We flew from Detroit to Los Angeles and then back to Salt Lake City today. It was a long day and I didn’t do much after I arrived besides a 30 minute gym workout and a quick meal. I fell asleep at 7.30! 😳
We had a nervous flyer come up to the cockpit in Detroit before we left to ask how the flight was going to be. I had a good discussion with him which I think reassured him (that and the gray hair on my head. He must have figured gray hair equals experience…or maybe prudence). At any rate it was an uneventful flight. Just a little bit of turbulence and LAX had a nice day to welcome us.
I can’t say the same thing for LAX gates. We landed 40 minutes early and our gate was occupied. We waited….and waited….and waited…and were finally cleared into the gate only to greet a conga line of three other planes in our alley who were ALSO waiting for gates. In LAX we have to shut down our engines and get towed into the gate because of the danger from jet engine exhaust blowing things over behind us (the alleys are very narrow in LAX).
When we finally got shut down and ready to tow…ding!…our lead flight attendant rings us up.
“There is a guy in the lavatory!”
“He couldn’t wait 5 more minutes?!?”
So we got to block the alley while we waited longer. We finally got the door open an hour after we landed.
Thank you LAX!
All good [summer!] things must come to an end, so we headed back to Michigan from Sao Paulo on New Year’s Eve. [Which, by the way, explains why I was flying the trip anyway. None of the senior guys wanted to fly on New Year’s Eve, the football playoffs were on! And it was New Year’s Eve!]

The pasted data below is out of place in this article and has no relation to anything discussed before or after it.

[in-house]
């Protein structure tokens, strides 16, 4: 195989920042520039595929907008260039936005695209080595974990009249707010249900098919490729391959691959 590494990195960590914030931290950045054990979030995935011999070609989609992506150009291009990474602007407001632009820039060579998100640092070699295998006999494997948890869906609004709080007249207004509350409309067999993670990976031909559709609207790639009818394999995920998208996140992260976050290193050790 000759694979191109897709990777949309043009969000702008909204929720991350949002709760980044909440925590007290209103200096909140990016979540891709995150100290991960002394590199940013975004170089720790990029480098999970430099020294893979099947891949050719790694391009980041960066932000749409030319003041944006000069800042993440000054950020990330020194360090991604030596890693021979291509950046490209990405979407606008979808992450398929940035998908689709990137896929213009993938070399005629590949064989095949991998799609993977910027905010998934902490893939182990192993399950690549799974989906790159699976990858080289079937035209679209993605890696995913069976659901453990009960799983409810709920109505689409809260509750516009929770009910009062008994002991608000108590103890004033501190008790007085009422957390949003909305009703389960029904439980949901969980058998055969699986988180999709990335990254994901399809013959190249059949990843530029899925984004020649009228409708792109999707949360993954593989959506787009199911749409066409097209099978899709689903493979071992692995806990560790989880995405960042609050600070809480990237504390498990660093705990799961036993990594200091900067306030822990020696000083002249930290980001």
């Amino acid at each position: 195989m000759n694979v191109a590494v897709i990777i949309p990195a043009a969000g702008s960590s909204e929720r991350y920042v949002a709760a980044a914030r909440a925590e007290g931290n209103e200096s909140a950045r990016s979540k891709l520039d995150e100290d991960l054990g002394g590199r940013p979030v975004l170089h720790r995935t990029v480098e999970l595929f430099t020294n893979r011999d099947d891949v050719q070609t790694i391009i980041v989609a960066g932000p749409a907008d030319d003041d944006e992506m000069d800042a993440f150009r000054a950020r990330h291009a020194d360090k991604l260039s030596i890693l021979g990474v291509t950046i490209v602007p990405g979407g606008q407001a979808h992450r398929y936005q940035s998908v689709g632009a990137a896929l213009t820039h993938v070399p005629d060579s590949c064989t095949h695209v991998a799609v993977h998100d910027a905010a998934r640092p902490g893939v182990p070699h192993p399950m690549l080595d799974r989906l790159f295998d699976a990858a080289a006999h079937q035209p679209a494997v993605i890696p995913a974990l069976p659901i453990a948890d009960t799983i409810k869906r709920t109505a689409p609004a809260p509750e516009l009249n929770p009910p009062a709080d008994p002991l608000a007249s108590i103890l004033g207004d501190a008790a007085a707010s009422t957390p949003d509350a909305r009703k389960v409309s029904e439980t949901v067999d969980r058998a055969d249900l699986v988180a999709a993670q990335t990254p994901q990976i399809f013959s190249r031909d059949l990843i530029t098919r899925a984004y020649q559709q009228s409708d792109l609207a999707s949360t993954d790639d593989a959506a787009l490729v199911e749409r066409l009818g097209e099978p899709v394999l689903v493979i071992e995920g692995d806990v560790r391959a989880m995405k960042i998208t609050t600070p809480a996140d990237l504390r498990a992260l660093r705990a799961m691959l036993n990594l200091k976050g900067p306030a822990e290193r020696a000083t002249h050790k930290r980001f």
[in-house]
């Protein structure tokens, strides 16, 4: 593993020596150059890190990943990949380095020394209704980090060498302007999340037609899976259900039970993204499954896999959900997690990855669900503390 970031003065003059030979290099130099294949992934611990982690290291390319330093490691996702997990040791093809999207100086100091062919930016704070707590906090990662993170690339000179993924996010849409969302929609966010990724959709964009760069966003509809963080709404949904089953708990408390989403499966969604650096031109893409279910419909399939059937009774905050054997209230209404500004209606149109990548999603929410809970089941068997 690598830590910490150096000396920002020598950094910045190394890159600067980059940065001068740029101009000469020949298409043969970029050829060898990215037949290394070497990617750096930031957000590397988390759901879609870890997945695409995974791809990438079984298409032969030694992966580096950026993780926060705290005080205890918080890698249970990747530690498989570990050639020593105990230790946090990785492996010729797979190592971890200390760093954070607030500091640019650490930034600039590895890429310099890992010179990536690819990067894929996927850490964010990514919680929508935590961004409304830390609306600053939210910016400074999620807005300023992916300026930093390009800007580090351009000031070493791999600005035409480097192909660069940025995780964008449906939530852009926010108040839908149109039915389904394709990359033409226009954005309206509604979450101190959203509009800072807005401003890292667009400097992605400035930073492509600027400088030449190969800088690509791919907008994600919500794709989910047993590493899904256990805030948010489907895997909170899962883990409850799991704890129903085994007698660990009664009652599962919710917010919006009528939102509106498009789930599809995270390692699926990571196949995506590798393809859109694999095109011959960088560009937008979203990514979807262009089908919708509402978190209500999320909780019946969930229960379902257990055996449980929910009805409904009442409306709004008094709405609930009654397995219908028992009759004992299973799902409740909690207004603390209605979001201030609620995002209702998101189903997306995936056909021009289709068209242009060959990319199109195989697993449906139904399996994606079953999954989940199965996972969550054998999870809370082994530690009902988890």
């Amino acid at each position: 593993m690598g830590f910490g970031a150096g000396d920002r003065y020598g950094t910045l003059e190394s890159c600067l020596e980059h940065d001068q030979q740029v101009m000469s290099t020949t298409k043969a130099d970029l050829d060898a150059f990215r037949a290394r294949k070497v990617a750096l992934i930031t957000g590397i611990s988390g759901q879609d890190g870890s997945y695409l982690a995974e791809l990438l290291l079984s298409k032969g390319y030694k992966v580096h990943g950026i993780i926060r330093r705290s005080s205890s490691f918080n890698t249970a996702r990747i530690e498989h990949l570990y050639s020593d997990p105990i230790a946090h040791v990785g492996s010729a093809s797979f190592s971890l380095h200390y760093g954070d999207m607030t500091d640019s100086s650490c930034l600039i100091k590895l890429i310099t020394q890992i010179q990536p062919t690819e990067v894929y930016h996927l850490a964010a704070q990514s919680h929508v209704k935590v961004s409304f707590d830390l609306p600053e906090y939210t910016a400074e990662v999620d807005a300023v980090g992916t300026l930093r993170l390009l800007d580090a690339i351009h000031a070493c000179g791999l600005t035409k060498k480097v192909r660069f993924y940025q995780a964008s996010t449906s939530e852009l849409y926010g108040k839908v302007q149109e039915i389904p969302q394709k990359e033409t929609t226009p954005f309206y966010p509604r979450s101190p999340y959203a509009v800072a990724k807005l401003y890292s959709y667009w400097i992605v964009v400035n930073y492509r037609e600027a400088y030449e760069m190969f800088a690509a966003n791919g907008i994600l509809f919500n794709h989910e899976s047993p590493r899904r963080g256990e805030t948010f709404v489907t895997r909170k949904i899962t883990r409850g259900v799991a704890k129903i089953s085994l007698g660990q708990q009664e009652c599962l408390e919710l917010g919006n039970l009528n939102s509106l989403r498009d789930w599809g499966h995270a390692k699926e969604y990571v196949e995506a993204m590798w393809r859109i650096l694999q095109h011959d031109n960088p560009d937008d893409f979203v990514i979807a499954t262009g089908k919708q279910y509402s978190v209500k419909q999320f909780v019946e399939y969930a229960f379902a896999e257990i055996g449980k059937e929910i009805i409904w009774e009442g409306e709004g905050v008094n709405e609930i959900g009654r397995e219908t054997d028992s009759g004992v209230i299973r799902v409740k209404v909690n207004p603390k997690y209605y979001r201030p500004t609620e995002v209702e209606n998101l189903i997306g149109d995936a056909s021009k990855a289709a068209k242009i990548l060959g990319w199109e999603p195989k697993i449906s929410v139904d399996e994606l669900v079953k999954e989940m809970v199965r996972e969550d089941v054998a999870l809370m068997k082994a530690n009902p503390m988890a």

We took off at 2200 Local, so we got to celebrate the New Year over the Amazon rain forest. Even though it was mostly clear, no fireworks for us. Apparently the tribes that inhabit the Amazon aren’t interested in fireworks.
We flew north out of Brazil–flying out of Brazil is almost 1/3 of the entire trip!–clipped the southwest corner of Suriname. Flying through Guyana, we coasted out over the Caribbean Sea just east of Venezuela.
We hit “The Merge” around about the north coast of South America. “The Merge” is when all of the flights coming down from Canada and the United States pass all of the flights going back north. For about an hour we kept passing southbound flights, flashing our landing lights at each other as we passed at a merge speed of around 1000 mph.
The weather was remarkably clear most of the way, so we had a good view of Puerto Rico as we flew right over the top of it at 34,000 feet. I got the third crew break, so just north of Puerto Rico, I headed back to the crew seat and fell asleep quickly. I slept most of the way until the final push into Detroit, when all three crew members are on the flight deck.
We were greeted in Detroit with light snow. Yep, back to winter…